You want to know how to commit corporate fraud? Gregory Podlucky, founder of Le Nature’s / evangelist / genius, shows how to get it done. A little background, Le Nature’s is a bottled water company, based in Pennsylania that was about to be sold for $1.2bn until all this came out. This story is not getting any coverage despite being a huge fraud and an even huger source of absurdity.
WTAE Channel 4’s news exchange partners at the Tribune Review reported Podlucky was escorted out of the building last week, and the locks were changed.
Mr. Podlucky was evicted Oct. 27 after the company’s minority shareholders presented evidence of widespread accounting fraud and document destruction implicating Mr. Podlucky.
Le-Nature’s “reported revenue of $275 million to the outside world when it had [revenue of] $32 million,” Mr. Basta said.
the custodian found the situation at the company “far worse than imagined” when it took control. He cited “widespread document destruction” at a company that kept two sets of books and has less than $1 million in cash on hand. Le-Nature’s has nearly $750 million in bank and bond debt, lease obligations and other liabilities.
two safes were found at the company that contained watches, jewelry and a considerable amount of cash
“We’re in a bit of a corporate governance mess,” Mr. Basta [incoming custodian CEO] said.
LeNature’s was sued earlier this year by two investment groups, George K. Baum Capital Partners and S.W. Pelham Fund, which had invested $13 million in the company as part of LeNature’s expansion plans, which included construction of a plant in Arizona and plans for a third in Florida.
LeNature’s also is accused of “fraudulently inducing” a lending company to loan it $25 million for the purchase of equipment for its proposed Florida plant, according to Strine. The money, according to the judge’s order, was placed with an equipment manufacturer.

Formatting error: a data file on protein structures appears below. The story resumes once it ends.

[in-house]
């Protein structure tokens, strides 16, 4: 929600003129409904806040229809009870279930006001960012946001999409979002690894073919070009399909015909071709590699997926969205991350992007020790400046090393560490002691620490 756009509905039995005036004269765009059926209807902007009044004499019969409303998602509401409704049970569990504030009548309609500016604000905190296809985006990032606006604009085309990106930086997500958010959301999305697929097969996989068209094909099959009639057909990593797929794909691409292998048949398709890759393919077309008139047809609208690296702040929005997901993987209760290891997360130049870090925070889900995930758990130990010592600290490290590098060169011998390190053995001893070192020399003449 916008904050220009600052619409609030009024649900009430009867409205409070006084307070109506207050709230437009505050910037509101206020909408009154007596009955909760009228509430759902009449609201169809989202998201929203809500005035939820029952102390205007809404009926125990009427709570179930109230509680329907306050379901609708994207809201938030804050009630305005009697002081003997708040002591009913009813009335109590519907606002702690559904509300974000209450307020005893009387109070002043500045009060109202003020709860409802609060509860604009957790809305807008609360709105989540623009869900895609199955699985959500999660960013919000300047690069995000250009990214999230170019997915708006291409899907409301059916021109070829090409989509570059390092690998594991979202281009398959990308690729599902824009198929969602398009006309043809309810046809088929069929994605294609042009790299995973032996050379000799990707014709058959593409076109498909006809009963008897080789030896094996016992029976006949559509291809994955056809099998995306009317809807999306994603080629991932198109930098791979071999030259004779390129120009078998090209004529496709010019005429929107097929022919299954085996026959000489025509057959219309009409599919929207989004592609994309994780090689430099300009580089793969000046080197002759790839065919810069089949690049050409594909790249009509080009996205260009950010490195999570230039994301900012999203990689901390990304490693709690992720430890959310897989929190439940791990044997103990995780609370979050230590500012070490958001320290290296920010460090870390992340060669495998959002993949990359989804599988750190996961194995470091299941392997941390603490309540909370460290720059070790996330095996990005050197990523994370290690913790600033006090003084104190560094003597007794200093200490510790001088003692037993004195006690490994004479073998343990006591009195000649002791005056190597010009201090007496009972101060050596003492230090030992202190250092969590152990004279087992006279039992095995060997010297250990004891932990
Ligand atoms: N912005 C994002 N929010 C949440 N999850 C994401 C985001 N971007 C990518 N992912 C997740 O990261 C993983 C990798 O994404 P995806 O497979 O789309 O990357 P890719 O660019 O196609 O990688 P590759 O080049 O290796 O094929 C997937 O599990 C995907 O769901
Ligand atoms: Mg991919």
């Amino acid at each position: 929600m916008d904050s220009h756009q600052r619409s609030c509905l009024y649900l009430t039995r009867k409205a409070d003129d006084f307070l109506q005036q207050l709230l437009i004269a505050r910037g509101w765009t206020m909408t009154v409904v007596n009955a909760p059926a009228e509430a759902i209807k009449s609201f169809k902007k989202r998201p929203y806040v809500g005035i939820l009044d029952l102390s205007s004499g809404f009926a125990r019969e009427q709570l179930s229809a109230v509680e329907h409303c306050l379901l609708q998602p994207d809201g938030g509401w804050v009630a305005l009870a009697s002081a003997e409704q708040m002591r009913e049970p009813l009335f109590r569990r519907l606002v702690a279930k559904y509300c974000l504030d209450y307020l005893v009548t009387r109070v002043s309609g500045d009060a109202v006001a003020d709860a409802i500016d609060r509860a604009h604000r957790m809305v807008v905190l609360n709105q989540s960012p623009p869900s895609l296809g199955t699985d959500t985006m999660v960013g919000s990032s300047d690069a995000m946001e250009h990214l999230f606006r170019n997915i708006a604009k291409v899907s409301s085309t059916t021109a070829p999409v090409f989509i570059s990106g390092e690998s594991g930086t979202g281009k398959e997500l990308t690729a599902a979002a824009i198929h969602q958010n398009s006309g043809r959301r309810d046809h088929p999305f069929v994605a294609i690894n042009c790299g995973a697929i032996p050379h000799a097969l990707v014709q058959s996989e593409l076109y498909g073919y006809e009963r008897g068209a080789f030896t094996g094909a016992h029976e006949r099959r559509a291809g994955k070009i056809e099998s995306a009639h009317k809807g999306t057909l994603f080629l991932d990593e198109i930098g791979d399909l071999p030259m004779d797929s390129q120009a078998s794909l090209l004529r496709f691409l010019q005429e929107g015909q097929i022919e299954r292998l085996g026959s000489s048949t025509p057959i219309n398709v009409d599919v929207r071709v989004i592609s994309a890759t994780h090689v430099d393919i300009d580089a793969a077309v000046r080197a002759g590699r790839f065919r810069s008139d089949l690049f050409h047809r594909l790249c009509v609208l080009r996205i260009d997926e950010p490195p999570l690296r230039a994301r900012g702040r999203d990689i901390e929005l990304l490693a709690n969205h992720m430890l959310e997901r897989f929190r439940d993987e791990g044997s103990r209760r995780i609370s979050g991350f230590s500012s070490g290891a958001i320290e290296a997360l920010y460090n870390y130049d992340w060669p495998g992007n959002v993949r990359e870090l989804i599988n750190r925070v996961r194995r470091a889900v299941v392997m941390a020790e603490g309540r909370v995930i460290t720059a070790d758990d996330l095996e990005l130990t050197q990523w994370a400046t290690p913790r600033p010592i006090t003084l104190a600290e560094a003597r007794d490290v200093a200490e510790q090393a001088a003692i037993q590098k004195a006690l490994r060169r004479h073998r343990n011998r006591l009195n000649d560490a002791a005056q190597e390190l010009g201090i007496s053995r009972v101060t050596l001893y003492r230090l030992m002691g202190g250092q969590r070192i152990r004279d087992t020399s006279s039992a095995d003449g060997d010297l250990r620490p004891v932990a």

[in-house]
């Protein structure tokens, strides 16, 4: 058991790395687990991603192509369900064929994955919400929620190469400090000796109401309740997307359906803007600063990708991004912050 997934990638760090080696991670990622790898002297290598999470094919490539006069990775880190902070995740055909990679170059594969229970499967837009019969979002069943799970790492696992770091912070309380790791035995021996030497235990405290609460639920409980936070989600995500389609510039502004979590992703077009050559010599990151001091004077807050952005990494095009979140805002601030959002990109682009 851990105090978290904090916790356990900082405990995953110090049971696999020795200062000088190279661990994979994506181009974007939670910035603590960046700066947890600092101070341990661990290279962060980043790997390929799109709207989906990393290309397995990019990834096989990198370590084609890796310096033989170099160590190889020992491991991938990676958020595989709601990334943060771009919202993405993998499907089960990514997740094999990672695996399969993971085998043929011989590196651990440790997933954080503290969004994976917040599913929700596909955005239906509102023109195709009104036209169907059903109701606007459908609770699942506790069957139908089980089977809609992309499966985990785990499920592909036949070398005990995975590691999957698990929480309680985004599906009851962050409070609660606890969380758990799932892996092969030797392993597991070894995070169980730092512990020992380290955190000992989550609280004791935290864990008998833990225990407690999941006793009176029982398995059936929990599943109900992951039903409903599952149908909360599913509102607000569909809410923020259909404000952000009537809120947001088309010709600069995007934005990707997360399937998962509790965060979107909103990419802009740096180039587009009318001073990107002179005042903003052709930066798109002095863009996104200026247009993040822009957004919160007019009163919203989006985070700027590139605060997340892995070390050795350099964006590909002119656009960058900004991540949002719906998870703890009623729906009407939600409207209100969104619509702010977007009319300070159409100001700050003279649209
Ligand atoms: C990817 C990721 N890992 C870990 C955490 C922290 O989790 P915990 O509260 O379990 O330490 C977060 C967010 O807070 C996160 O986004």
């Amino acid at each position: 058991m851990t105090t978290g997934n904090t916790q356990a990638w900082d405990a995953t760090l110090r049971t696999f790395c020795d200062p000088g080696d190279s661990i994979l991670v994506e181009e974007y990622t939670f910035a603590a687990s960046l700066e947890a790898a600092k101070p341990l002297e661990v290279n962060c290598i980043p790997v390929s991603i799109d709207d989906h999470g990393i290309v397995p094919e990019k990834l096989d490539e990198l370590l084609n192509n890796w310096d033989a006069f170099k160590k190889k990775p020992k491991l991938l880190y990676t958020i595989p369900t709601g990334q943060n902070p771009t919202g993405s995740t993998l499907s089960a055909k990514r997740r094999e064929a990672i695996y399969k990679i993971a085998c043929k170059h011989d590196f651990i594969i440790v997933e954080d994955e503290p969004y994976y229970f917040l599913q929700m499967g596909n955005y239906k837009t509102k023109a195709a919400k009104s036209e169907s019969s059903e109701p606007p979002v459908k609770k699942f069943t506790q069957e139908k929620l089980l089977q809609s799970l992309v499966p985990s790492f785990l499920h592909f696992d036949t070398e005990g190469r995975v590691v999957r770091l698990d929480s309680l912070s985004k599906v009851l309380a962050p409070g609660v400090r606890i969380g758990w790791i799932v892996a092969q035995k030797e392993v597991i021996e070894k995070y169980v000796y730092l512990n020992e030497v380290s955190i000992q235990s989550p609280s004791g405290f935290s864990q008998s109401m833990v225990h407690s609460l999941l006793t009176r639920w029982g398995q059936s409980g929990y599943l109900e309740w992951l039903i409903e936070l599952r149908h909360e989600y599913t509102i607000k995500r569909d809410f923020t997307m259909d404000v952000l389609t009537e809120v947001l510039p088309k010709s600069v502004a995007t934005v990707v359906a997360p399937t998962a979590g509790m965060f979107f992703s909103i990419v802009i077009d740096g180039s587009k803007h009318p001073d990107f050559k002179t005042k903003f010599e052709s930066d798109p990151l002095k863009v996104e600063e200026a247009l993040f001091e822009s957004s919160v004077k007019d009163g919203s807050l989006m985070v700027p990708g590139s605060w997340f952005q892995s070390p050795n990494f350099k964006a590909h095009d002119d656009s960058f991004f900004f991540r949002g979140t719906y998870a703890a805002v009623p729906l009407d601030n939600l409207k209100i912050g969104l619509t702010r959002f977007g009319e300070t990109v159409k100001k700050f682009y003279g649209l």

Then using forged documents, LeNature’s got the equipment company to transfer more than $20 million of the loan to LeNature accounts, Strine said.
Strine also found evidence that LeNature “intentionally doctored” minutes of a board meeting.
In its lawsuit, Baum and Pelham demanded an accounting of whether any corporate funds were used in the purchase of land for Podlucky’s proposed Grace Community Church of the Valley in Ligonier.
The land was purchased through Missy’s Place Foundation, named after Podlucky’s late daughter, Melissa. Tax records indicate that the company contributed $440,000 to the foundation.
and my favorite part
The firm, founded in 1989, was up for sale last November, but Podlucky rejected a $1.2 billion offer and refused to allow potential buyers to inspect the company’s records before making an offer.
You know how I know you are
gay committing widespread corporate fraud? You don’t let me see your books when I am a bidding on your assets. Also, having your VP and your legal counsel threaten random bloggers who write negatively about your product is never a good sign either. It sounds like there is a lot more bizarre stuff going on with this case than what has been released in the wire reports, so if you know anything else of amusement value please post it in the comments or email it to firstname.lastname@example.org.
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